GUEST POSTS: In a society with increasing demands for performance and accessibility at work and in private life, more and more people are being overwhelmed and exhausted. What exactly are the signs of burnout? And how is it treated?

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These questions are highlighted in an article on the websites of the psychologists Lian & Fjell where can you read more about burnout. Here we share excerpts from the article with the authors' permission.

 

What is burnout?

Psychologist Fredrik Lian and psychologist Kristian A. Fjellskaalnes write:

Burnout is a condition of mental, physical and emotional exhaustion caused by high and persistent stress levels, often associated with work. Burnout occurs when we feel emotionally exhausted and overwhelmed, with an inability to satisfy constant and ongoing demands in everyday life.





Burnout reduces productivity, drains you of energy and tends to increase the experience of helplessness, and an exhaustion that further contributes to not feeling like you have anything more to give.

 

Symptoms of burnout

There are a number of signs of burnout to be aware of. The negative effects tend to affect everyday life, including home, work and social life. The condition can also affect the immune system, making us more vulnerable to disease including colds and the flu.





 

Physical signs

 

  1. Tired, fatigued and exhausted most of the day
  2. Poorer immune system and more frequent illness
  3. More headaches and muscle aches
  4. Poorer appetite and sleep quality

 

Emotional signs

 

  1. A lot of self-criticism, comparison with others and a feeling of failure
  2. Anxiety and inner turmoil
  3. Experience of helplessness
  4. Loss of motivation
  5. Increasing degree of cynicism and nihilism
  6. Reduced experience of joy and goal achievement

 

Behavioral signs

 

  1. Avoiding what arouses inner turmoil, work tasks and responsibilities
  2. Increased isolation and avoidance of relationships and social situations
  3. Procrastination
  4. Misplacement of frustration, often projection of frustration towards others
  5. Increased desire to be home, to come late or to leave work early
  6. Use of food, games, alcohol / other psychoactive substances or anything else to feel better

 

Causes of burnout

Psychologist Fredrik Lian and psychologist Kristian A. Fjellskaalnes write further:

Burnout differs from other conditions in that it is often closely related to one's work situation.

The risk increases by:

 

  1. Lack of experience of control
  2. Unclear expectations
  3. Lack of reward for the work
  4. Dysfunctional work dynamics
  5. Lack of social support
  6. Too high workload
  7. Imbalance between work and leisure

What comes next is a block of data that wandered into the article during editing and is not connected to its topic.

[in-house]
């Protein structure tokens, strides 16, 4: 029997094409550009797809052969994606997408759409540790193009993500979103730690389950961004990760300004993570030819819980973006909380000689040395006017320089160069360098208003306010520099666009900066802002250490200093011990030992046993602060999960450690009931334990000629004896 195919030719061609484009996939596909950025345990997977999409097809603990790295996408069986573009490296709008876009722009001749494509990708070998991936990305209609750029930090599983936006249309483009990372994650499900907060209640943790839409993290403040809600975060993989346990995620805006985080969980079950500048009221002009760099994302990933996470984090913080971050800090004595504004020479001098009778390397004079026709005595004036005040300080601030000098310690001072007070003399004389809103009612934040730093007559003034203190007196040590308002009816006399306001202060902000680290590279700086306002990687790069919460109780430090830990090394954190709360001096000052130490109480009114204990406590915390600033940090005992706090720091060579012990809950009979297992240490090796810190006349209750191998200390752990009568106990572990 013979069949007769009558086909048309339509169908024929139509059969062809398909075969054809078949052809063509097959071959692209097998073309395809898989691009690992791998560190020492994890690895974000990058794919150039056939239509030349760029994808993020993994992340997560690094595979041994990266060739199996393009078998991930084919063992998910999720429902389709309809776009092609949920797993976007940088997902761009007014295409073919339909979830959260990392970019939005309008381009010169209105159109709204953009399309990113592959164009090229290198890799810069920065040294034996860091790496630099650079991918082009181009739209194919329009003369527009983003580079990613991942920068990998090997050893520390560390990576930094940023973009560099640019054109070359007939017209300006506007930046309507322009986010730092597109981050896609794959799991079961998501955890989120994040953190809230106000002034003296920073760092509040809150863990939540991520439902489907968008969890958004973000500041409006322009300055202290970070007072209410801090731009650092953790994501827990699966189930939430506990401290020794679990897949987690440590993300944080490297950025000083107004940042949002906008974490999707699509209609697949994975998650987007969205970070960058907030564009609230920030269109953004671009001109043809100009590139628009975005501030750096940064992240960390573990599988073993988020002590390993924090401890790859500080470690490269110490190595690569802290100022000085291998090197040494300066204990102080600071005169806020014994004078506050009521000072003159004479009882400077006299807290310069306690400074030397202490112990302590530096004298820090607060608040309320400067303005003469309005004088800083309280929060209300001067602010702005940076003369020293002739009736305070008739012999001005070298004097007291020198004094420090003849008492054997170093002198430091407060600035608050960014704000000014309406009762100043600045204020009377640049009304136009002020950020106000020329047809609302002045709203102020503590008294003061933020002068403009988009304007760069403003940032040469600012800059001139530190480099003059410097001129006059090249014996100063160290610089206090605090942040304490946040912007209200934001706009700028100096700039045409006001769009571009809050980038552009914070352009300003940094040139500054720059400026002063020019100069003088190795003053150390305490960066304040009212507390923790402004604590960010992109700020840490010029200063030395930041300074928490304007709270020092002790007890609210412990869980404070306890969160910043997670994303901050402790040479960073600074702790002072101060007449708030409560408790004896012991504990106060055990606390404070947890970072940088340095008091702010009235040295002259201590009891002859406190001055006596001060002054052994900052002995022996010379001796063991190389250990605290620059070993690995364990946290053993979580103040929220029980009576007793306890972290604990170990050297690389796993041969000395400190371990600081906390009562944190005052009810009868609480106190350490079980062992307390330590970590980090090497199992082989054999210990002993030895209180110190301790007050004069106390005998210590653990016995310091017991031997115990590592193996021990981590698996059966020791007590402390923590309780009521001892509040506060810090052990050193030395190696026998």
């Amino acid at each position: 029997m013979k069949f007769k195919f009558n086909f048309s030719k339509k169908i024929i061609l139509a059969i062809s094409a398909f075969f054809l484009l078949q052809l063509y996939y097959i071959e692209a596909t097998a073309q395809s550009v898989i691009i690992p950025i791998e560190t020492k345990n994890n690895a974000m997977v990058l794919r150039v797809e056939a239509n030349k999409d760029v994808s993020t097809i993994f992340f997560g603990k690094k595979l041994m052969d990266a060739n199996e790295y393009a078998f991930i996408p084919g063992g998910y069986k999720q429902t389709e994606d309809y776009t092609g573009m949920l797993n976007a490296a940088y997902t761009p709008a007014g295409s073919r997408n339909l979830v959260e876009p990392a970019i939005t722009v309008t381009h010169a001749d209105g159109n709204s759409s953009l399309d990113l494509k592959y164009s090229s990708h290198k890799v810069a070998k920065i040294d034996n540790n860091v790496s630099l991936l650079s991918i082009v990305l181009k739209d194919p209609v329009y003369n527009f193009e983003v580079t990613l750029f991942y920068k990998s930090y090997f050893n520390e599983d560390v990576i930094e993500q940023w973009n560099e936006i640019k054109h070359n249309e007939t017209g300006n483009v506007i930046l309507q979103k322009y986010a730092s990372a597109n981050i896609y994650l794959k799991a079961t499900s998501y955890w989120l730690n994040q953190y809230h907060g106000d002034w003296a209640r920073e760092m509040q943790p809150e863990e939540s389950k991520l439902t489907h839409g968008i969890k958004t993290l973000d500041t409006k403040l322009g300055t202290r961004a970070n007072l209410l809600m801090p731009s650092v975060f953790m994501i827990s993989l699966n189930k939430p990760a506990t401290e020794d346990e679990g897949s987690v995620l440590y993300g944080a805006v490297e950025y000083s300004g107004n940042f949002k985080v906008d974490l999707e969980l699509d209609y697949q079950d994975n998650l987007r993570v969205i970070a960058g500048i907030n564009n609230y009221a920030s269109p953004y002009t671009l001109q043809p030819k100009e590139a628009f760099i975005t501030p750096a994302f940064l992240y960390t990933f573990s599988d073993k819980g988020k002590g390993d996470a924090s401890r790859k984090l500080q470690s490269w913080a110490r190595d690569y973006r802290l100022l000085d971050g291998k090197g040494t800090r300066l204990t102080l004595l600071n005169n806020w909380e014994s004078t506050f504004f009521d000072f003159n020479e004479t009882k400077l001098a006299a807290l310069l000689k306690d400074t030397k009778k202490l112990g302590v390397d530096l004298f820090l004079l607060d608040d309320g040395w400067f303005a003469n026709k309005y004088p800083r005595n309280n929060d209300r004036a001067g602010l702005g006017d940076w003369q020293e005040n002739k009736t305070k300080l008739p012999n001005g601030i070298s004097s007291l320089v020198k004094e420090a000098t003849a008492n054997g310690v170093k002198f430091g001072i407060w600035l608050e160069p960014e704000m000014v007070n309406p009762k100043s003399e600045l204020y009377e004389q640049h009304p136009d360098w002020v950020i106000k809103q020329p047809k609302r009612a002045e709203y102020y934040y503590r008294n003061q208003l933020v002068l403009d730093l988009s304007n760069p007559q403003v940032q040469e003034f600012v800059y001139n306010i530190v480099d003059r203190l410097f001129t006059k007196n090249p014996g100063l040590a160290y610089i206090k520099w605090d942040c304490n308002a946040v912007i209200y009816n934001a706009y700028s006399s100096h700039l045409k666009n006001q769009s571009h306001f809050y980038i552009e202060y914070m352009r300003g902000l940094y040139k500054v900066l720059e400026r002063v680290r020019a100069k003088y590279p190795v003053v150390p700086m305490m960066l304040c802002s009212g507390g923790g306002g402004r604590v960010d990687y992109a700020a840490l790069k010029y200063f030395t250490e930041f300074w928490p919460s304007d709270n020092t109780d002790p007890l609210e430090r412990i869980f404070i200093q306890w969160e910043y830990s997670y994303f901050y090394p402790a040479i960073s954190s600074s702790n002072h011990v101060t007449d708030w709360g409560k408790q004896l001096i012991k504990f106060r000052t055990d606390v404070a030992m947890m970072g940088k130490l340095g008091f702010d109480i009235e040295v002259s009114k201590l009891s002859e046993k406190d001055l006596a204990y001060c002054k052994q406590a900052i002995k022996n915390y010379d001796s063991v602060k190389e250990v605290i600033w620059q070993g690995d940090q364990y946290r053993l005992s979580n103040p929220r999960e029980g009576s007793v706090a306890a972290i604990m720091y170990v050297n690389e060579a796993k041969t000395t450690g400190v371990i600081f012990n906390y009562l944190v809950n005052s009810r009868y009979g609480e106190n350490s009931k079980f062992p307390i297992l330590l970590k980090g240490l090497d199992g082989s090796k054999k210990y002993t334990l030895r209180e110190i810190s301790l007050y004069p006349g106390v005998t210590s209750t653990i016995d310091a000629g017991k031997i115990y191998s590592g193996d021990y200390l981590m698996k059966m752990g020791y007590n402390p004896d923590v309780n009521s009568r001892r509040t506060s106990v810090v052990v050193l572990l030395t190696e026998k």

How to prevent burnout?

Psychologist Fredrik Lian and psychologist Kristian A. Fjellskaalnes suggest the following ways to prevent burnout: 

 

  1. Practice saying no. A common sign of burnout is difficulty setting boundaries for oneself.
  2. Work actively to have a good sleep pattern. You can read more about how to do this here (Norwegian).
  3. Calm down. Set your own speed limit. Move slower than normal. Breath.
  4. Recognize your inner perfectionist. If you give 100% every day, you will spend more than you have. Allow 80% effort occasionally. Use the remaining 20% ​​for yourself and what you like.
  5. Talk to the boss. Dare to ask for adjustments in everyday work. If the work load is too great, it is important to report this.
  6. Be aware of possible signs of burnout. Many people do not know the pitfalls one can go into, and do not listen to the body's signals. Learn to know your own limits, and respect these.
  7. Exercise. Physical exercise has a good effect on reducing stress, as well as preventing further development of anxiety and especially depression.
  8. Write down your stressors.  If you start to get stressed, identify the situation and write it down. The more self-aware you are, the more control you can have over it.
  9. Make a "date" with yourself every day. Close the door to the office, and practice just "being". Calming down alone increases energy levels throughout the day.

 

Treatment of burnout

Psychologist Fredrik Lian and psychologist Kristian A. Fjellskaalnes write about this:

It is not always possible to fix your difficulties on your own. A sign that you should perhaps seek professional help is when it affects your life, and you do not manage to reverse the development even if you have tried. There are a number of methods that can work well for those with signs of burnout, including cognitive behavioral therapy or emotion-focused therapy.

They also add:

Our psychologists at Lian & Fjell Psychologist Services have good experience in the treatment of burnout, and work from the methods cognitive behavioral therapy (CBT) and Intensive Dynamic Short-Term Therapy (ISTDP). You can read more about how this works by click on the link here (Norway only).

 

Read more about burnout